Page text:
Karthik Krishnaswamy is a senior sub-editor at ESPNcricinfo
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What makes the new ball swing in one place and not in another? Cricket has grappled with this question for well over a century, and while all that grappling has given us numerous hypotheses, we have no conclusive answers.
Bhuvneshwar Kumar may have puzzled over this question as well, if he watched the Thiruvananthapuram T20I in Bengaluru, where he is undergoing "conditioning-related work" - as per the relevant BCCI press release - at the National Cricket Academy after being rested for the series against South Africa. Having just completed a three-match series against Australia during which the new ball hardly ever swung, he may have felt a complex surge of emotions while watching Deepak Chahar and Arshdeep Singh bend it this way and that at the Greenfield International Stadium.
Bhuvneshwar bowled 42 balls in two matches against Australia and conceded 91 runs, while picking up just one wicket.
In Thiruvananthapuram, Chahar and Arshdeep reduced South Africa to 9 for 5 in the space of 15 balls. Both got the ball to swing both ways, and the pitch gave them further assistance by way of its two-paced nature. The jaffas were getting batters out - Arshdeep, for instance, dismissed a pair of left-handers back-to-back, nicking off Rilee Rossouw with an awayswinger before clean-bowling David Miller with one that swerved wickedly late in the other direction - but so were wide and seemingly cuttable balls that stuck in the surface.
If you were a swing bowler, or a fast bowler of any description, these were conditions made for you.
KL Rahul, who helped steer India to their target of 107 with a painstaking unbeaten 51 off 56 balls, described the conditions as being among the toughest he has ever batted in in a T20 game. "The balls were flying, it was nipping around, it was two-paced," he told the broadcasters after the match. "Everything that can be hard for a batsman, that was the wicket today."
Given how much help there was for swing and seam bowling, how much can India take away from their fast bowlers' displays as they finalise their plans for the T20 World Cup? In particular, where does Arshdeep currently sit in the hierarchy of quicks they have picked for that tournament?
Of the four specialist fast bowlers in India's 15 for the World Cup, Bumrah - if fit - is probably the only one guaranteed to start their tournament opener against Pakistan at the MCG. If they're in their best physical shape and bowling rhythm, Bhuvneshwar and Harshal Patel would probably start alongside him. But neither has been at his best in recent months.
The break Bhuvneshwar is getting during this series is a welcome one ahead of the World Cup, given that he has played more T20Is (24) than any other India player this year. But while that should refresh him, India might still be worried about one facet of his bowling when he returns: his performances at the death (overs 17-20). Seven of the 14 most expensive overs he has bowled in this phase during his T20I career have come this year - four of them this month.
India haven't always had their first-choice fast bowlers operating this year, of course, and the presence of Bumrah and Harshal should reduce Bhuvneshwar's death-bowling workload considerably, freeing him up to bowl most of his overs in his best phase, with the new ball. But Harshal hasn't looked at his best since returning from a rib injury, and his death-overs economy rate for India this year (11.00) has been nearly as high as Bhuvneshwar's (11.37).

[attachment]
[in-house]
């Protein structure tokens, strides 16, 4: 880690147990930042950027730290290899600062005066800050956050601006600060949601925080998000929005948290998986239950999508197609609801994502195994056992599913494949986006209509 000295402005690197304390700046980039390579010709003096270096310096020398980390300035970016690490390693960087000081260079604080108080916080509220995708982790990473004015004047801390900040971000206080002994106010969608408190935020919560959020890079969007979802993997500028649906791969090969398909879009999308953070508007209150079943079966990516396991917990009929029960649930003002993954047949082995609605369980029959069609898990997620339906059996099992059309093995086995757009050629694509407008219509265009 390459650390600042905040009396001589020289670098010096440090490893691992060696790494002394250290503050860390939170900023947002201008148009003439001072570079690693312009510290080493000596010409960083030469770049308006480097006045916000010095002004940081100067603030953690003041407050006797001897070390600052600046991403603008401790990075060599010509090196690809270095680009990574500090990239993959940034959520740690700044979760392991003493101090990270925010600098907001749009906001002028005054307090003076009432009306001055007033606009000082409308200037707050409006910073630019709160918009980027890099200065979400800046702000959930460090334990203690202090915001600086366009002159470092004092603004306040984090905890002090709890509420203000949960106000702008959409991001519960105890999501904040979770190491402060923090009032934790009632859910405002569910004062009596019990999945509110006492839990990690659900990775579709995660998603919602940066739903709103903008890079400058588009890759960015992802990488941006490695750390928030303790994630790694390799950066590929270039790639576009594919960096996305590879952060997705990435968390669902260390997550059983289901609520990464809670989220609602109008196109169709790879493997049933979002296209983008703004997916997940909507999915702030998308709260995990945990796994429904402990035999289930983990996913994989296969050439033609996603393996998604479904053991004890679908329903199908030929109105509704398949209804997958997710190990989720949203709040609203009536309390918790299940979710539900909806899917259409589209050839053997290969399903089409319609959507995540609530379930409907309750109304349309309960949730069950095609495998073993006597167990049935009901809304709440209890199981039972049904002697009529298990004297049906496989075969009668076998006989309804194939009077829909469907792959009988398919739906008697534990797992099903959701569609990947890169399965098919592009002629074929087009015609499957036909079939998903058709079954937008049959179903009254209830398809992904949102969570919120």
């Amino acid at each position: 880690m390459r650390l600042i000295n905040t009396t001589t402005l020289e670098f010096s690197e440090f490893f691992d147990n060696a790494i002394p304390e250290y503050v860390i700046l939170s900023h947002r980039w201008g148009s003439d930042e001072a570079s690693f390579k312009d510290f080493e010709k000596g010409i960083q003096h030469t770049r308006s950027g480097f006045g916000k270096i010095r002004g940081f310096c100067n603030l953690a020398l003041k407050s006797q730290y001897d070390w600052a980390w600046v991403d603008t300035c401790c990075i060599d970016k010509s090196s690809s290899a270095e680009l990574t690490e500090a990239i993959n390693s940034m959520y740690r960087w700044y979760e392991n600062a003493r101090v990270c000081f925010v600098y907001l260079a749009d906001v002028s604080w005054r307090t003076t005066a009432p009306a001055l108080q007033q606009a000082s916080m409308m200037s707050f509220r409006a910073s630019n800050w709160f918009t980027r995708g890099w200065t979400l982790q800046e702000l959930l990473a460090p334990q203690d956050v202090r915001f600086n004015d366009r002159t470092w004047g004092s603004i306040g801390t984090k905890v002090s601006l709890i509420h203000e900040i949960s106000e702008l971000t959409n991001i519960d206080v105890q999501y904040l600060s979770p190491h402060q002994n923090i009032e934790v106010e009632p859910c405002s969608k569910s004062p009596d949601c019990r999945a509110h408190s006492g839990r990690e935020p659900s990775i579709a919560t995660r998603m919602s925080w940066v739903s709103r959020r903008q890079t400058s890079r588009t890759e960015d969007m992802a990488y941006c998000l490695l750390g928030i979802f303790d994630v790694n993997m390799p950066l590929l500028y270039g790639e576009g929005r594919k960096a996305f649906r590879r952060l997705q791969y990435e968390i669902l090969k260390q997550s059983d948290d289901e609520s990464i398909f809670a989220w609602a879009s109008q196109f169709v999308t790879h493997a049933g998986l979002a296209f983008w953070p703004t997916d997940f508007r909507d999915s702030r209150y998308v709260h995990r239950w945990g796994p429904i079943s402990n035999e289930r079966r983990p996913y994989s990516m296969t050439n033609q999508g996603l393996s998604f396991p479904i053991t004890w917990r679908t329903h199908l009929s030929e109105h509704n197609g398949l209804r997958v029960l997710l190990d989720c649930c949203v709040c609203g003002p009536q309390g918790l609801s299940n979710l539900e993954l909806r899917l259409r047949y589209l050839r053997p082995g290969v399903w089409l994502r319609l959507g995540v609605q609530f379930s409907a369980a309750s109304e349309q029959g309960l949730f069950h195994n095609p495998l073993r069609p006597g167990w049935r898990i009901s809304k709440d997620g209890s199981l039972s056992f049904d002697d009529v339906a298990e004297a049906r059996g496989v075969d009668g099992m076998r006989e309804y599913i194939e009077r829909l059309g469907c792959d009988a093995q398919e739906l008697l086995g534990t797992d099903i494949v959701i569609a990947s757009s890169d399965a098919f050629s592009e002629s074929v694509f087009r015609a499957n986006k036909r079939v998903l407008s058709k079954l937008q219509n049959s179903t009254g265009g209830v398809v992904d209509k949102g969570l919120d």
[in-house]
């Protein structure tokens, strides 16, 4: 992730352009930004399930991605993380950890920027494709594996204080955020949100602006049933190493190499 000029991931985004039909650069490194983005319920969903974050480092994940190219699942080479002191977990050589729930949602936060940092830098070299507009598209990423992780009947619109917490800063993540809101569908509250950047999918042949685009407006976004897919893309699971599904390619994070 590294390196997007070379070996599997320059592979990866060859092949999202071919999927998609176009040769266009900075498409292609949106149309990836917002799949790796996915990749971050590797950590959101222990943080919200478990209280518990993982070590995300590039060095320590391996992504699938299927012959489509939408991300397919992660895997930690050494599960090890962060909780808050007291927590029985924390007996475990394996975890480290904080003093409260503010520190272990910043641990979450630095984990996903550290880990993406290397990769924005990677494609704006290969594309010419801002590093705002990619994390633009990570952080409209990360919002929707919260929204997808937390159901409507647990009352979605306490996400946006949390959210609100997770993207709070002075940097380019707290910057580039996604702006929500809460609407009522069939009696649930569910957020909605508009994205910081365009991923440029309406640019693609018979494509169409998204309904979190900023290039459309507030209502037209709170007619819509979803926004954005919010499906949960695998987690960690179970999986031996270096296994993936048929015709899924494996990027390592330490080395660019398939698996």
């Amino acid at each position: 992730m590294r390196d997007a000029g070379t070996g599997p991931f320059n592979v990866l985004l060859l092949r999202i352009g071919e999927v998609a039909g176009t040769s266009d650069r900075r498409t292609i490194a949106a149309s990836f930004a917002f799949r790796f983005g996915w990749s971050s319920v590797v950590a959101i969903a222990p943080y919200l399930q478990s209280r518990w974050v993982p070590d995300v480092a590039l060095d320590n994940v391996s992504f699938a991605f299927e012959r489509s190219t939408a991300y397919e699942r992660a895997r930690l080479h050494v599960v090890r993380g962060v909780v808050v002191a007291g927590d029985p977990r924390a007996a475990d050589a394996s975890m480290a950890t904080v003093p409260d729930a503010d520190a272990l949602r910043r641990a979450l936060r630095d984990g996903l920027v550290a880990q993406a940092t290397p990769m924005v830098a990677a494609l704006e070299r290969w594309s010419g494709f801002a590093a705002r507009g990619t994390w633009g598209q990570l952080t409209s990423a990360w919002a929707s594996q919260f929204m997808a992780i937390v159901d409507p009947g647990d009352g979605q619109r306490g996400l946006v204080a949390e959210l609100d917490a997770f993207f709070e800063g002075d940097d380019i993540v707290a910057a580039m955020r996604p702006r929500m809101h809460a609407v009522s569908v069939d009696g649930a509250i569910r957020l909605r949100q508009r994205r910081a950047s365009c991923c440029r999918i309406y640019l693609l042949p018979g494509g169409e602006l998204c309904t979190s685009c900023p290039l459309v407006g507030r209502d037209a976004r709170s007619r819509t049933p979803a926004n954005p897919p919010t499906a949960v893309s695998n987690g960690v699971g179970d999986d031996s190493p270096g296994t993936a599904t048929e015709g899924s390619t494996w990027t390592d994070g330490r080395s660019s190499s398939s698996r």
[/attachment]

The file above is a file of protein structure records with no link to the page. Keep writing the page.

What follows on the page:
This is where Arshdeep has really stood out; he has a death-overs economy rate of 7.38 in T20Is this year, easily the best among all India seamers to have bowled at least four overs in this phase - Hardik Pandya, at 10.25, is a distant second.
Arshdeep's end-overs numbers are spectacular, but not hugely surprising, since he earned his India cap specifically because of his accuracy, control and smarts in that phase. But he has shown he can do more; you will remember that he began his T20I career with a new-ball maiden in Southampton, and over his first 12 T20I games he has done quite well in the powerplay, as a first-six-overs economy rate of 7.50 would suggest. His numbers aren't nearly as spectacular as Bhuvneshwar's in this phase - an economy rate of 5.68 while taking 18 wickets at an average of 15.77 this year - but we're comparing a rookie bowling outside his favoured phase with one of the world's great powerplay bowlers.
And when there is a bit of help about, as there was in Thiruvananthapuram, Arshdeep can be genuinely incisive. He is an unusual sort of left-arm quick, more proficient at swinging the new ball away from the right-hander - genuinely swinging it, and not just slanting it across - rather than into the stumps. This is why he gets so close to the wicket while bowling left-arm over - it minimises the angle across the right-hander, so he can keep lbw in play, just about, while bowling outswing - and also why he loves going round the wicket.
In Thiruvananthapuram, though, he showed he can also bowl the other one - two of his wickets came from balls that swung away from the left-hander, and he constantly kept Aiden Markram guessing which way the ball would go while seldom wavering from a tight initial line.
These were, in short, excellent signs for India. The conditions may have been extremely helpful, and as a consequence, it is hard to say whether Arshdeep's display made any real difference to his chances of starting at the World Cup. But he has done all the right things ever since getting called up, and on Wednesday night he did all the right things once again.